Merkel vows to push G20 on ‘shadow banking sector’

German chancellor to face main challenger in upcoming election in TV debate

German chancellor and chairwoman of the German Christian Democrats (CDU) Angela Merkel and the prime minister of hesse Volker Bouffier (CDU) greet supporters upon her arrival at an election campaign stop  in Frankfurt, Germany yesterday. Photograph:  Thomas Lohnes/Getty Images.

German chancellor and chairwoman of the German Christian Democrats (CDU) Angela Merkel and the prime minister of hesse Volker Bouffier (CDU) greet supporters upon her arrival at an election campaign stop in Frankfurt, Germany yesterday. Photograph: Thomas Lohnes/Getty Images.

 

German chancellor Angela Merkel has said she will push the G20 to make more progress on regulating financial markets and crack down on tax evasion, co-opting signature policy issues of her main challenger in September’s elections.

Dr Merkel, who confronts leftist leader Peer Steinbrueck in a TV duel tomorrow, said she wanted to urge leaders of the G20 top world economies to agree a time frame for steps towards tighter regulation of the so-called “shadow banking” sector.

A key pillar of the campaign of Mr Steinbrueck, who is trailing Dr Merkel badly in opinion polls, has been to denounce what he calls the “dictatorship of financial markets”.

World leaders meet next week in Russia to negotiate the final piece of their financial crisis regulatory reforms, rules for this sector, an assortment of financial intermediaries such as hedge funds that handle $60 trillion of transactions a year - roughly the same size as the global economy.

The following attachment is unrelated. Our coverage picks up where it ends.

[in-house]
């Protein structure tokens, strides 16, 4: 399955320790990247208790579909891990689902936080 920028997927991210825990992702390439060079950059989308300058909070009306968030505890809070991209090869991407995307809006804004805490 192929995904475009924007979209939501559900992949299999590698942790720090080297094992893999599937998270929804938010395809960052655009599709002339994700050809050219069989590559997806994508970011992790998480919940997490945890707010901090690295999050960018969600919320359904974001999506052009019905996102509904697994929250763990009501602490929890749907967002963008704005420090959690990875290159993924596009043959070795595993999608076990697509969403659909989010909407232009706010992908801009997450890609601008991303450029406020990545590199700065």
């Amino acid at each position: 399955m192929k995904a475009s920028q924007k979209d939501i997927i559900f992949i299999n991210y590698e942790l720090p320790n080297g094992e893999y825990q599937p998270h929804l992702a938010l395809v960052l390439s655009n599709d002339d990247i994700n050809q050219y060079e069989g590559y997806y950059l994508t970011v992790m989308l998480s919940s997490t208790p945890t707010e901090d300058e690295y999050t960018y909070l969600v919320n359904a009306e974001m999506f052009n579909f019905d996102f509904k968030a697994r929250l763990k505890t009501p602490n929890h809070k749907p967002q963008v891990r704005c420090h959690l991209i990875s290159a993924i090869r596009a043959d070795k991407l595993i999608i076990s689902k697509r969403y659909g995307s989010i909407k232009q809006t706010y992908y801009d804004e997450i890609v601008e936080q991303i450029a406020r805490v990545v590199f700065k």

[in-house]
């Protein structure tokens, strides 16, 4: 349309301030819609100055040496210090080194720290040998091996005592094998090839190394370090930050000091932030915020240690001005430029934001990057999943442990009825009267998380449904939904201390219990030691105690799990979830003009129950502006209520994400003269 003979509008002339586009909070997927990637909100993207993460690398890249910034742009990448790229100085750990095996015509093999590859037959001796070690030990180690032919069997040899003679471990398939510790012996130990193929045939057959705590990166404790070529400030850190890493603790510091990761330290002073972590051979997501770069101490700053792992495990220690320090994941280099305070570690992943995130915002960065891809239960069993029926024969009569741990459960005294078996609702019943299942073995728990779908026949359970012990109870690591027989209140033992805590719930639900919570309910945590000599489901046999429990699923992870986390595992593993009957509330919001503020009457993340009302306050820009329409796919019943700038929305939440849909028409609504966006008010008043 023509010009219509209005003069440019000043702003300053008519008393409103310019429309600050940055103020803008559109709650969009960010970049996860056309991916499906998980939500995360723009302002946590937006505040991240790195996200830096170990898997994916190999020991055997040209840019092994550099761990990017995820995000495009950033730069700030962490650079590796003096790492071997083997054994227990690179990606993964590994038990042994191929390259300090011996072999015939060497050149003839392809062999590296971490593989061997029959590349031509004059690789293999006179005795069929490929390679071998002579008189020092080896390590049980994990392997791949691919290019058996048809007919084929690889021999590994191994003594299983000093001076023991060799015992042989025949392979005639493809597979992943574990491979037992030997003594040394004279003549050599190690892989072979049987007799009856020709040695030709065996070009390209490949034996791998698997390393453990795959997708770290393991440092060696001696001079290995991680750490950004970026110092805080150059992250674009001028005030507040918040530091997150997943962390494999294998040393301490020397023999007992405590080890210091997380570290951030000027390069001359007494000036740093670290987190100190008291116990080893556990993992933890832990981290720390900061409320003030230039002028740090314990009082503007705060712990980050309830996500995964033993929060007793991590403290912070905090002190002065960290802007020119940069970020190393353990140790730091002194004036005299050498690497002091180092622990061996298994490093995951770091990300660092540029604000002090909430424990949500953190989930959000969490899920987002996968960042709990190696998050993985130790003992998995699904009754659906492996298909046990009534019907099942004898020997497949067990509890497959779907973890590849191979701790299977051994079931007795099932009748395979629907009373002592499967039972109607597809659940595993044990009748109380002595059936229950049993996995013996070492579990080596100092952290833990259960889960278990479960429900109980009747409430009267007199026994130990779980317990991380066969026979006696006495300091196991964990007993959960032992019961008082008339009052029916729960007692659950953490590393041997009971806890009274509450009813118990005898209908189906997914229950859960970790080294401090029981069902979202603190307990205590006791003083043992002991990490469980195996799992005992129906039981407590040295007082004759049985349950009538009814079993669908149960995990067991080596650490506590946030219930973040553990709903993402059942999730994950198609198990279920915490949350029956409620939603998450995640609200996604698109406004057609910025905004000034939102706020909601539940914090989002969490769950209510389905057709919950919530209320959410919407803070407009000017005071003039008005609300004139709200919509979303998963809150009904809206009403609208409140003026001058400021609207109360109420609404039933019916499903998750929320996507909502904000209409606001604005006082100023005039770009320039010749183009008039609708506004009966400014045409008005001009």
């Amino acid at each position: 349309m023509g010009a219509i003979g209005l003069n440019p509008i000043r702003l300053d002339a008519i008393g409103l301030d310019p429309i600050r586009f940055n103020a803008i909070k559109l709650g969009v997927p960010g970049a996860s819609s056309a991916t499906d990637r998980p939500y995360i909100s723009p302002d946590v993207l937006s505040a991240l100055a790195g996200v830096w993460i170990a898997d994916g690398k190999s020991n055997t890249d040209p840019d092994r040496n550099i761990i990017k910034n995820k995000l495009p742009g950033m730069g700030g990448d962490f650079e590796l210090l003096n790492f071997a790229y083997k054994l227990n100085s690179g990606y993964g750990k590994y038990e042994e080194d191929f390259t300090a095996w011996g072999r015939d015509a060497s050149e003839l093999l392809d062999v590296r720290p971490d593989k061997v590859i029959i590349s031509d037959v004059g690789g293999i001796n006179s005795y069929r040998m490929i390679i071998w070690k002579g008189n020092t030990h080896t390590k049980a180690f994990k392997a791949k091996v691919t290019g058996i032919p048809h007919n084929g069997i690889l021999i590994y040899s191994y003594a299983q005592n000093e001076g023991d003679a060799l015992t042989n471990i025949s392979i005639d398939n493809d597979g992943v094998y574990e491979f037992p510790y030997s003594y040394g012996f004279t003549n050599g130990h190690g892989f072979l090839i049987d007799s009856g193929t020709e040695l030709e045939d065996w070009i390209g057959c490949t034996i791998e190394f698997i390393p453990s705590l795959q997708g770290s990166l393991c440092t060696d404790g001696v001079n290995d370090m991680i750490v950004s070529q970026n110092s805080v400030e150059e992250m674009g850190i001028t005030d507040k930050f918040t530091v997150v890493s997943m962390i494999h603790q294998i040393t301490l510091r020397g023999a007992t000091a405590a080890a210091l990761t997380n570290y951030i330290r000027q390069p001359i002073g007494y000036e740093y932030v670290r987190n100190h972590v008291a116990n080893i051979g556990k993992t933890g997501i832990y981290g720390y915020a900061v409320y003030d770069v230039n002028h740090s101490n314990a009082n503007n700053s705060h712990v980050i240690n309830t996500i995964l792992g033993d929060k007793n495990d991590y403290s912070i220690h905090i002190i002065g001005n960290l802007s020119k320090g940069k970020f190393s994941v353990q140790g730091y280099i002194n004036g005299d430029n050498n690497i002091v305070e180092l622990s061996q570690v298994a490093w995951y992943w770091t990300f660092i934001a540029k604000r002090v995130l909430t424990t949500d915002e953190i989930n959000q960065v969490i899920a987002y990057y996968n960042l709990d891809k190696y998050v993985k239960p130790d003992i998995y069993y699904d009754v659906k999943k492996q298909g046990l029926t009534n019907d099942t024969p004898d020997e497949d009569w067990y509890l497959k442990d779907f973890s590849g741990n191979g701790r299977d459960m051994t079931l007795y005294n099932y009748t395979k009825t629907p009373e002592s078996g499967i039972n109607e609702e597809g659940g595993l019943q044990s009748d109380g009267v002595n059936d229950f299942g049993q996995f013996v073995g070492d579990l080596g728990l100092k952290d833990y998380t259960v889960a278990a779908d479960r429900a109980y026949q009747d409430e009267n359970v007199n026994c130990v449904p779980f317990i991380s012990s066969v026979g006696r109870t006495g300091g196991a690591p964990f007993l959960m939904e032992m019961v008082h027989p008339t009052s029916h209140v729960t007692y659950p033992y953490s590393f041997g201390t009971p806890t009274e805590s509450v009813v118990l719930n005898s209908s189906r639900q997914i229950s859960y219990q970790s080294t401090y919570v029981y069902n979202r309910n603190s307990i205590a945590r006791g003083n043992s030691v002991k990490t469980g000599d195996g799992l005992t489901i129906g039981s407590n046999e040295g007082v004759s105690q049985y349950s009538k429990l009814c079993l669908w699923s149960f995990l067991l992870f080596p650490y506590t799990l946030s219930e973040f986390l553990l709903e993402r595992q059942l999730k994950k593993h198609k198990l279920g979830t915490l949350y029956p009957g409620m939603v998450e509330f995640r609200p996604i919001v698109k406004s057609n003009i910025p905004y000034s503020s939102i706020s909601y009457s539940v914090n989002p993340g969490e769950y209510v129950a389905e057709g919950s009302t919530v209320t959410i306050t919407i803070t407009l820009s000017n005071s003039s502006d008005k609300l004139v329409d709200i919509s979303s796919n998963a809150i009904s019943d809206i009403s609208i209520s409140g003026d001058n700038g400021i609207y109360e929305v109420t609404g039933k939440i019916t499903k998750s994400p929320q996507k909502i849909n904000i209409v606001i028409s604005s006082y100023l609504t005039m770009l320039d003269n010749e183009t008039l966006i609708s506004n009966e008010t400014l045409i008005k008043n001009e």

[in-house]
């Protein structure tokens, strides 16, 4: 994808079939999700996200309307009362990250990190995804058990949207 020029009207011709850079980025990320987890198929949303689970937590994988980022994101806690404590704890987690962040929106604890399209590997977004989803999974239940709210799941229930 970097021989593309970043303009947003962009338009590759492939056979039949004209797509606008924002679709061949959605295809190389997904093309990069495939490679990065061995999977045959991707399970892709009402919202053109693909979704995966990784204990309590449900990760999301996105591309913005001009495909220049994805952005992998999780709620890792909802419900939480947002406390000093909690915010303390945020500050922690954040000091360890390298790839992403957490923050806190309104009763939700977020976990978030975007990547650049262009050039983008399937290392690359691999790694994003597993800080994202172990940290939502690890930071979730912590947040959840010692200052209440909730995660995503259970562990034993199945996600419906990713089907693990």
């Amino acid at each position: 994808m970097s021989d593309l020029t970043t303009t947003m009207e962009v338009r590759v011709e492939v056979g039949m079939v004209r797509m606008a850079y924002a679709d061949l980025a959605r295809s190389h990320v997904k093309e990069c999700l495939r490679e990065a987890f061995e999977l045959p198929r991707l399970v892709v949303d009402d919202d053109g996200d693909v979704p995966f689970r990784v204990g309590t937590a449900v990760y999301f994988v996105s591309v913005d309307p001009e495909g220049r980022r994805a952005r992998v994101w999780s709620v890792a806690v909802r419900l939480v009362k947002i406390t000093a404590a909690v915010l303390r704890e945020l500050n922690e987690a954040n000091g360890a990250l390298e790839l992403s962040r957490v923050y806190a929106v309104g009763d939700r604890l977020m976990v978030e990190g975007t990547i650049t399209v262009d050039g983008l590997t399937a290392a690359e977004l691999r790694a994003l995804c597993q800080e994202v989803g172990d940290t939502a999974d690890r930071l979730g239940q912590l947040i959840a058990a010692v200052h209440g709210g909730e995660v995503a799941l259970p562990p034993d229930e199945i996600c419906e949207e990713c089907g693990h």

“I want us to agree a binding time frame so it is clear when we reach which steps on this,” said Dr Merkel, leader of Germany’s conservatives, in a video podcast today. “Regulation is still faltering here”.

Mr Steinbrueck, who heads Germany’s centre-left Social Democrats (SPD), has long argued policymakers have not gone far enough in tightening regulation to prevent a repeat of the financial crisis. In 2010, he said “we do not yet have a legal framework to significantly curtail the shadow banking sector, if not dissolve it.”

Dr Merkel said in her podcast Germany would ensure that the G20 continues to tighten regulation of financial markets, recalling its goal “to regulate every financial market actor, every financial product, and every financial centre”.

She added that she expected progress on the issue of tax evasion. “Here we will agree with the most powerful economies on an automatic exchange of information”.

Mr Steinbrueck led a crackdown on tax evasion when he was German finance minister in Dr Merkel’s 2005-2009 ‘grand coalition’ government of conservatives and SPD.

His party helped block an attempt by Dr Merkel’s government last year to sign a bilateral deal with Switzerland that would have imposed taxes on assets stashed by German citizens. The SPD said the deal would have let off tax evaders too easily.

Opinion polls give Dr Merkel’s conservative bloc, which includes her Christian Democratic Union (CDU) and the Bavarian Christian Social Union (CSU), a 15-19 point lead over Steinbrueck’s SPD.

That virtually guarantees Dr Merkel will remain chancellor. But it is unclear whether she will get enough votes to continue her coalition with the business-friendly Free Democrats (FDP).

Should she fall short, Dr Merkel would probably be forced into difficult talks with the SPD. So despite a formidable lead, Merkel cannot relax: the prime-time debate tomorrow may be decisive for the shape of the next government.